The police are British
The mechanics are German
The cooks are French
The lovers are Italian
The teenagers are Japanese
The movie makers are American
The musicians are Russian
The women are Swedish
And the whole thing is organized by the Swiss;

Hell is where:
The police are German
The mechanics are French
The cooks are British
The lovers are Swiss
The teenagers are American
The movie makers are Japanese
The musicians are Swedish
The women are Russian
And the whole thing is organized by the Italians...

There's also a good one where heaven is "An American Salary, a Chinese Cook, a British House, and a Japanese Wife" whereas hell is "A Chinese Salary, a British Cook, a Japanese House, and an American Wife."

Comment: Re:Same old song and dance .... (Score 1) 214

by R3d M3rcury (#47450721) Attached to: Economist: File Sharing's Impact On Movies Is Modest At Most

Would they continue to want to go to the theater, which has a much larger screen and great sound, but which also costs a fair bit (and even more for any snacks you want, which are actually the theater's primary profit center) and which isn't as convenient in either time or space as having it at home?

Speaking entirely for myself, the theater has to offer something that I don't get at home.

I don't have a full-blown "home theater." I don't really even have a partial-blown "home theater." I have stereo sound on a 34" LCD TV. If I want to get fancy, I can run the sound through my amplifier and decent speakers. And this is fine for the cute and cuddly romantic comedy or serious drama. The theater doesn't offer anything extra. On the other hand, I watched "Gravity" this past weekend and I remember thinking that, yeah, some of those scenes would be really cool in IMAX 3D. I'm sorry I never got a chance to see it that way (I was planning to do it, but things kept coming up).

I wonder if piracy has an effect on the kinds of movies that end up in theaters. It may be harder to get that quiet dramatic film made than the special-effects laden "blockbuster" that you would want to go to the theater to see.

Comment: Re:Lies, damn lies. (Score 2) 214

by R3d M3rcury (#47450413) Attached to: Economist: File Sharing's Impact On Movies Is Modest At Most

Why do you think there has been a rapid decline in content creation? less movies and music every single year, year on year. Piracy is killing the industry.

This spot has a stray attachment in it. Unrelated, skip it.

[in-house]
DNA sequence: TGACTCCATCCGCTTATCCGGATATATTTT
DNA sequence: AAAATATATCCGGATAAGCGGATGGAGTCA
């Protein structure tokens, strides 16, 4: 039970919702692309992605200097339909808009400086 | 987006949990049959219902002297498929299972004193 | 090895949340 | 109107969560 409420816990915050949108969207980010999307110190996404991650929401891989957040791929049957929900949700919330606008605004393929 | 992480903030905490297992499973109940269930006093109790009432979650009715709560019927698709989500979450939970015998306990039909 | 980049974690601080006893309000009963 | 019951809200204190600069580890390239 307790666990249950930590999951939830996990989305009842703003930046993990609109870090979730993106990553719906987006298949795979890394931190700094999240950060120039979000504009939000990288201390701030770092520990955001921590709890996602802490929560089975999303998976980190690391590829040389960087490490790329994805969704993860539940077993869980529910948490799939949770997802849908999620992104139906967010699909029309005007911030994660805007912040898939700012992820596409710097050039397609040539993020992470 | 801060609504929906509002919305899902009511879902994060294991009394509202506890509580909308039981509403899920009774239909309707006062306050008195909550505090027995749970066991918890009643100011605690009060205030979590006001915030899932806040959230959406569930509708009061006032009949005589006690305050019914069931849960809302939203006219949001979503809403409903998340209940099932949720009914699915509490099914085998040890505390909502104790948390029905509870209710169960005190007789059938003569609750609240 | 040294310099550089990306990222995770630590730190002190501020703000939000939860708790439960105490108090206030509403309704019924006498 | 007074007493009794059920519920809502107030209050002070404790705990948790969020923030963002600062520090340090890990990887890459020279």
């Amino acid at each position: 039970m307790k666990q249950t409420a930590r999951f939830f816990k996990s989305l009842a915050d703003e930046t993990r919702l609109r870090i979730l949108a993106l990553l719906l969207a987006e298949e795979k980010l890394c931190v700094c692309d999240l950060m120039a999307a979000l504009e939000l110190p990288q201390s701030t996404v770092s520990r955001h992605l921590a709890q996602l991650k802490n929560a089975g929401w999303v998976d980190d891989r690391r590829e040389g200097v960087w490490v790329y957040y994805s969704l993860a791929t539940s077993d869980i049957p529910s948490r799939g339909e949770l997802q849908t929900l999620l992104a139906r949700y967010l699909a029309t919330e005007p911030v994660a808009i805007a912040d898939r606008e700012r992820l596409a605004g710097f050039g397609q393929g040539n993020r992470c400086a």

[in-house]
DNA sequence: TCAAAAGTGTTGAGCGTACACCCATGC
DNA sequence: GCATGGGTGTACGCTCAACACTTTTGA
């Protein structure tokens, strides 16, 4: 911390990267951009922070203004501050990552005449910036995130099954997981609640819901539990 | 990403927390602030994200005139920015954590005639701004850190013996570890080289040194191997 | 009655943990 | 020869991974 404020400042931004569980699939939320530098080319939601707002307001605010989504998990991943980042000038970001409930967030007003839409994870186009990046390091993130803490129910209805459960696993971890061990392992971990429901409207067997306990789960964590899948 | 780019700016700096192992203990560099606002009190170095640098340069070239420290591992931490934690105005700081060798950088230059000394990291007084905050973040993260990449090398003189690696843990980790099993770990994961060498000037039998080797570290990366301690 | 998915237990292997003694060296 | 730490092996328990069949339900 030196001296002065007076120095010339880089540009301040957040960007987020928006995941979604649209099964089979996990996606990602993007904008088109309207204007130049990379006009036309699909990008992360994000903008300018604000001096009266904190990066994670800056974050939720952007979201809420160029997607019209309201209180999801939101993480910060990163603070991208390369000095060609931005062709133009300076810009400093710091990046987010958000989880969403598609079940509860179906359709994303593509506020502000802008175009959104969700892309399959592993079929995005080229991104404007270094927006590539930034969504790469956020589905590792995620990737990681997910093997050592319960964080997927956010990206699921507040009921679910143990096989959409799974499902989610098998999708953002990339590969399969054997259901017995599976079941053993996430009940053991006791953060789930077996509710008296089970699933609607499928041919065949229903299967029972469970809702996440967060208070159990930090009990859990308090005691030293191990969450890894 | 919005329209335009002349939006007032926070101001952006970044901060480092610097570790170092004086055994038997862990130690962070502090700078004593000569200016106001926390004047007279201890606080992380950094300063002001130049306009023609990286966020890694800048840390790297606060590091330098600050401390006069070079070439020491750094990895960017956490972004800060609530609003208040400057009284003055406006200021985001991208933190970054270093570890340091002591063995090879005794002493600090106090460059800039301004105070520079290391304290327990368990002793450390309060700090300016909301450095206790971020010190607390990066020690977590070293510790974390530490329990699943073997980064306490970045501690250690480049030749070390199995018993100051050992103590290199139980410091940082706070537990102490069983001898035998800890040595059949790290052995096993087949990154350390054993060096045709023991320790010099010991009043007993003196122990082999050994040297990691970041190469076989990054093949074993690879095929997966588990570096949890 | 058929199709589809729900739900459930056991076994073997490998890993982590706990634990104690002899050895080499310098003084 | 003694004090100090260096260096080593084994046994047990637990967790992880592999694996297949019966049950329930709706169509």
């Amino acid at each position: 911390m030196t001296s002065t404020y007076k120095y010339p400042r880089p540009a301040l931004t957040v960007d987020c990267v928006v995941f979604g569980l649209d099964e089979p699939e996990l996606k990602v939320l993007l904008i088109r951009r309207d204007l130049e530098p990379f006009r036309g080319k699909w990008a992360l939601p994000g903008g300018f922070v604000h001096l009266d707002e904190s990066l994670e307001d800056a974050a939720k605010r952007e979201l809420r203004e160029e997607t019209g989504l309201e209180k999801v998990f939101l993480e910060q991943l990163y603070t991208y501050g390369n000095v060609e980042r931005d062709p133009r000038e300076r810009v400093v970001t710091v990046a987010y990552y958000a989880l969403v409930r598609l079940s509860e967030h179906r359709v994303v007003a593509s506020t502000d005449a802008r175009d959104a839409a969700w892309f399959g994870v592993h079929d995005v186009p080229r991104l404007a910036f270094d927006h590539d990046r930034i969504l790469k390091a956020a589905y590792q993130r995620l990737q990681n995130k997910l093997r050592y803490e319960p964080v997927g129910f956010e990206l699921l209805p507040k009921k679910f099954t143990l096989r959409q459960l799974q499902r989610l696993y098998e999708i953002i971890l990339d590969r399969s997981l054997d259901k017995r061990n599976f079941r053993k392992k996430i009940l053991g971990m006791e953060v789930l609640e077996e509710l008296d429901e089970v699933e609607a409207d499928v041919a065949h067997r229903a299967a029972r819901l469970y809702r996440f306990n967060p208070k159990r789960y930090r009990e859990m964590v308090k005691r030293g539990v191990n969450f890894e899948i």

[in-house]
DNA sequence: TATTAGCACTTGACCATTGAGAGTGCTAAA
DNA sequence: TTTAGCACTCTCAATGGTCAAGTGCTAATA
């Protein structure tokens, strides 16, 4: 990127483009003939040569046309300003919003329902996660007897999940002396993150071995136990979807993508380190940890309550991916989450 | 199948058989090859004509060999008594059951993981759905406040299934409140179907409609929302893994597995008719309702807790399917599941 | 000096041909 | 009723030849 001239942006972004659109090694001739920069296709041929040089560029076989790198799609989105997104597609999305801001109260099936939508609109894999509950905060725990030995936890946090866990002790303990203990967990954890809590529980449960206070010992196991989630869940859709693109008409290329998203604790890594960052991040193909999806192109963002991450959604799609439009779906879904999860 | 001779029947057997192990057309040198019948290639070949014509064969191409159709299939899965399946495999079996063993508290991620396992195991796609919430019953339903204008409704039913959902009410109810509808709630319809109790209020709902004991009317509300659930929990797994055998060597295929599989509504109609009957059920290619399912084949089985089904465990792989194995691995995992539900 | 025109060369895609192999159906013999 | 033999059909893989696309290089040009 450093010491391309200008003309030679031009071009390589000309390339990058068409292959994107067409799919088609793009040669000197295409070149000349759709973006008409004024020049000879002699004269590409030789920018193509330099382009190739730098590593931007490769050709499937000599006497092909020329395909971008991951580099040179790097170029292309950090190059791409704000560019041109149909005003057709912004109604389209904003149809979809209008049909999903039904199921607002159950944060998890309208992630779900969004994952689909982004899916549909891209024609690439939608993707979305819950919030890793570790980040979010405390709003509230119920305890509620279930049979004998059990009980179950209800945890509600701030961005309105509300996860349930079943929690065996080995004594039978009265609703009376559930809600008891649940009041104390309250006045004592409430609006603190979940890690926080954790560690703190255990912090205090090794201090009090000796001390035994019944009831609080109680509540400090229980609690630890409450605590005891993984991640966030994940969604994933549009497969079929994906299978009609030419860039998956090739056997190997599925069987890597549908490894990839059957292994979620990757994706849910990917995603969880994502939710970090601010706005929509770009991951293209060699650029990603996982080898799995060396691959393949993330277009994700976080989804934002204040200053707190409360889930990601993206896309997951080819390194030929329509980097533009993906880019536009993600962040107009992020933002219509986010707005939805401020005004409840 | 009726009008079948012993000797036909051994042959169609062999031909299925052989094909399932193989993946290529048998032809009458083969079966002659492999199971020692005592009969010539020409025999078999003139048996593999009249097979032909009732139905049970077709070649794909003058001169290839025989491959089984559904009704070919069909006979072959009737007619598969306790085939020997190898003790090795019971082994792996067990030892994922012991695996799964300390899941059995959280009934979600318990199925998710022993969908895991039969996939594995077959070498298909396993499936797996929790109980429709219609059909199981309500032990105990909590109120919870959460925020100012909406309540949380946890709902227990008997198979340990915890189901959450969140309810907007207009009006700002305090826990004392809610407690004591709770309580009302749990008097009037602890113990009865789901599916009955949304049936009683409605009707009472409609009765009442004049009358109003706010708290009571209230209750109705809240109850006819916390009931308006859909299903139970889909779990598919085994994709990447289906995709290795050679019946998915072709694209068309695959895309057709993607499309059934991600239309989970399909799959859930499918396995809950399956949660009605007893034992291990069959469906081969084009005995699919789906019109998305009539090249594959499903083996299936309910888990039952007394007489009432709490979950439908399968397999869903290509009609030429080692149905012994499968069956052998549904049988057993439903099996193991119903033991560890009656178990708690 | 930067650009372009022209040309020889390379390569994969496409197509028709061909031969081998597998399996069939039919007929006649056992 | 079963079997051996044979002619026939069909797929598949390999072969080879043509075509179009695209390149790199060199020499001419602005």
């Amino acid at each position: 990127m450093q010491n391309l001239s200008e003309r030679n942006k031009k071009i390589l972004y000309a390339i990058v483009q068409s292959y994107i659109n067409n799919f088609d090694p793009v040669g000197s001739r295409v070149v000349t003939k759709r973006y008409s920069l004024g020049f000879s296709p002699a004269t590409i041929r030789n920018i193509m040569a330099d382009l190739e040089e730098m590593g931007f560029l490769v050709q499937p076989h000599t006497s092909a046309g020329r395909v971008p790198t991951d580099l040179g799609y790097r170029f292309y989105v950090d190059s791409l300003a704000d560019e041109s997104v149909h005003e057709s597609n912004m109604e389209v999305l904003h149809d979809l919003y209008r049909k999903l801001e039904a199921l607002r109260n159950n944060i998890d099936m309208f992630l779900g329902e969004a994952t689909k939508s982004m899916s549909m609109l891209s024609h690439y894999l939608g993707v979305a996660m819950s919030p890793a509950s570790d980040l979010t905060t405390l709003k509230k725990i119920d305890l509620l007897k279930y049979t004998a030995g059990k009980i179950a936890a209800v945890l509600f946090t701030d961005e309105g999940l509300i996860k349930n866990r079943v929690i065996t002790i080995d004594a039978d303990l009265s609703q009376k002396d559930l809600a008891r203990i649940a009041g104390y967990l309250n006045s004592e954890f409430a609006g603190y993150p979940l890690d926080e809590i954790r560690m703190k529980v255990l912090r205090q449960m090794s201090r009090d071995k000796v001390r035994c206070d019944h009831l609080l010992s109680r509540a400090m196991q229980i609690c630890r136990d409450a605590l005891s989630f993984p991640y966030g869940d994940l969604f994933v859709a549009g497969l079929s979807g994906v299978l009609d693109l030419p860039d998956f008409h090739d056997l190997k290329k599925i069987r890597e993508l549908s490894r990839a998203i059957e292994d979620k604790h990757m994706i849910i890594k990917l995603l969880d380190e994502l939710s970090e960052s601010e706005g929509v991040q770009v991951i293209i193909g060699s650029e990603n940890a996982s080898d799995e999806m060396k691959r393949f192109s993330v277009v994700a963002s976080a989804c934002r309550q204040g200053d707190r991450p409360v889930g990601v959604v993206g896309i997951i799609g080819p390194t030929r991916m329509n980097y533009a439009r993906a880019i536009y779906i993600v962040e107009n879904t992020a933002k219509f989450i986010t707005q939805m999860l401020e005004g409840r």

There is an intriguing aside, though.

Take a movie like the upcoming "Guardians of the Galaxy." This is the kind of movie I want to see on a big screen--lots of explosions, daring-do, grand space battles, a raccoon with machine guns, etc. Conversely, take a movie like "Jersey Boys" and I don't see a real need to schlep to the theater to see it--the viewing experience will be about the same if I watch it in the theater or on my 34" Flat-screen in the living room or if I watch it on the 19" RCA CRT in my bedroom.

Give me a low quality copy of "Guardians of the Galaxy" and it will probably inspire me to see it in the theater. Give me a low quality copy of "Jersey Boys" and I'd probably be content to watch that and not see it in the theater or rent it later.

So I wonder if piracy is having an effect on the types of movies that we see being made.

Comment: Re:Without a phone? (Score 3, Interesting) 56

by R3d M3rcury (#47421599) Attached to: The Future of Wearables: Standalone, Unobtrusive, and Everywhere

I think it's doable, depending on what you want it to do. Considering you example of the Casio Data Bank 150, about the only thing that needs Internet access would be the scheduler for keeping your calendar in-sync. Personally, I'd drop the phone directory because I have that on my phone. Calculator, stop watch, alarm, etc. are all doable without the Internet.

If the watch is something you glance at ("Whoops! Time for my 2:00 meeting!") or use momentarily ("What is 17% of $7392?"), I don't think there'll be a problem with battery life. But if the theory is that my smart watch will replace my smart phone, I don't think so.

Always think of something new; this helps you forget your last rotten idea. -- Seth Frankel